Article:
To answer this question we need to look at the settings on the Xerox WorkCentre. Xerox has a feature called Edge Erase. The Edge Erase feature is turned on by default on the WorkCentre’s. The purpose of the feature is to remove the shadow caused by the edge of the paper. It can also be used to remover staple holes and punched holes from images. The default setting on both the WorkCentre 7655 and 7535 is 0.1”. I have tested several documents scanned on the 7535 and in Illustrator the borders applied by Edge Erase actually measure closer to 1/8”. I do not have an explanation for the slight difference but it is consistent.
The fact the the WH LFBC has a “real” white border (not the clipping mask) is solid evidence that the border was applied during a scan on another device. It also happens to be identical to the white border applied by a Xerox WorkCentre using default settings.
Now let’s compare the layers (really objects) in the test scan on the WorkCentre 7535 with the White House LFBC PDF. First, I do not claim that my test BC is identical to the WH LFBC. The security paper appears to be a little lighter shade of green. Also I was also working with a photo provided by the AP so there is no way that subtle differences in tints of the text and form or the same resolution of the elements could be maintained. The purpose is to show that a similar algorithm created the layers as opposed to a human forger.
As it happened my very first scan of the test BC on the 7535 generated exactly nine layers! I believe this was luck more than anything else as I will demonstrate in the next article.
First, I have some general comments on the layers. A pattern emerged during during the scanning of this test BC and scans of printouts of the test BC. The same basic layers could always be found:
- The green background was always in a color layer with the form and some text that touched the form lines.
- There were always white holes in this layer
- The form text was generally in a separate layer
- The signature stamp was mostly in a separate layer.
- The date stamp was in a separate layer
- I could move layers around in Illustrator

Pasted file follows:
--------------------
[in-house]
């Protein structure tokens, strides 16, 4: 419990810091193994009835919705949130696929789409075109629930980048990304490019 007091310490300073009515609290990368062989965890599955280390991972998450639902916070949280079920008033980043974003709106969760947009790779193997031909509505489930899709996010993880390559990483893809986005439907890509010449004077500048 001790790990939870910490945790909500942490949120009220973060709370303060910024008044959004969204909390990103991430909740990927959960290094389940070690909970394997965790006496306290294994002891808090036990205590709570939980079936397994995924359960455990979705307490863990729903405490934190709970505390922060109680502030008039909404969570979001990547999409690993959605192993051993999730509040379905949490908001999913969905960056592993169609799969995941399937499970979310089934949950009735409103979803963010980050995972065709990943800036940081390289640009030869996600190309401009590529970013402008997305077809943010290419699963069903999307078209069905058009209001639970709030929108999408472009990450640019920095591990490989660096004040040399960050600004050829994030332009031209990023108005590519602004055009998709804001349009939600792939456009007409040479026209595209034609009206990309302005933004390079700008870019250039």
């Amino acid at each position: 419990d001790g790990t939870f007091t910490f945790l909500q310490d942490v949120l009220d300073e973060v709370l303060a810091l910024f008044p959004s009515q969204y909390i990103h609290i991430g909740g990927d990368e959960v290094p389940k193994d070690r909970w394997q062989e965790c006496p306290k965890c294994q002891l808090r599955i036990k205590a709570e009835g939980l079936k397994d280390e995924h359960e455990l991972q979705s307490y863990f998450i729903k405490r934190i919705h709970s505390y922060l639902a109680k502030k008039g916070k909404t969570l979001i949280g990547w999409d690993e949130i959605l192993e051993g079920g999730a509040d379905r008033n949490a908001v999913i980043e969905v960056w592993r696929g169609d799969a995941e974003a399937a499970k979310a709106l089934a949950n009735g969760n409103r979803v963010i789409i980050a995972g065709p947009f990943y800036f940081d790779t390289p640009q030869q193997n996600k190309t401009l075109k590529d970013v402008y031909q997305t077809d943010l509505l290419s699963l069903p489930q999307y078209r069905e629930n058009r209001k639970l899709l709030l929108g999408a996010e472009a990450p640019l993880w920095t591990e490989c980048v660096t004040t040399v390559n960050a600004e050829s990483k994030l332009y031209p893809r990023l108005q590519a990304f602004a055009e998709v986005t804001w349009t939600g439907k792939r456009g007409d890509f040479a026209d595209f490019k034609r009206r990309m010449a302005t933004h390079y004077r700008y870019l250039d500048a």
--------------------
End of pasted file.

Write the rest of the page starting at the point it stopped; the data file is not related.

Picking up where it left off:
- There were always “junk” layers with miscellaneous dots and portions of text
- The number of “junk” layers was variable
So here are side by side comparisons of the main layers in the WH LFBC vs. my test BC:
You can see the remarkable similarity in the content of these layers. The remaining layers are various bits of text and random dots. Also notice the white “holes” in the background layer. The CCP stated categorically that MRC compression would not do that in the “Media Supplemental Report” prepared by Garrett Papit. Papit said that MRC compression could not cause the white holes under the date stamp. Here was their attempt to show the effect of MRC compression:
While on the 7535 scan we can clear see the “holes” left by MRC compression:
You can see that Garrett Papit’s claim that MRC compression will not leave white “holes” is not correct. That is clearly what occurs on the WorkCentre.
Another claim made by the CCP “experts” Mara Zebest and Garrett Papit is that no compression algorithm will cause halos around the letters. Of course the photo above alone demonstrates that is not the case. Let’s look at another example.
Notice how the green background disappears between the letters when the original is compared with the scanned document. We have halos.
Let’s review the findings. I have demonstrated that by scanning a close replica of the Obama LFBC on a Xerox WorkCentre that it will generate a PDF that contains the same so-called anomalies. The WorkCentre creates an identical white border. It creates nine layers. It creates layers nearly identical to the WH LFBC PDF. It creates white holes. It creates halos.
In Part IV I will discuss OSx Preview, the clipping mask and directly refute the Birther “experts” claims one by one.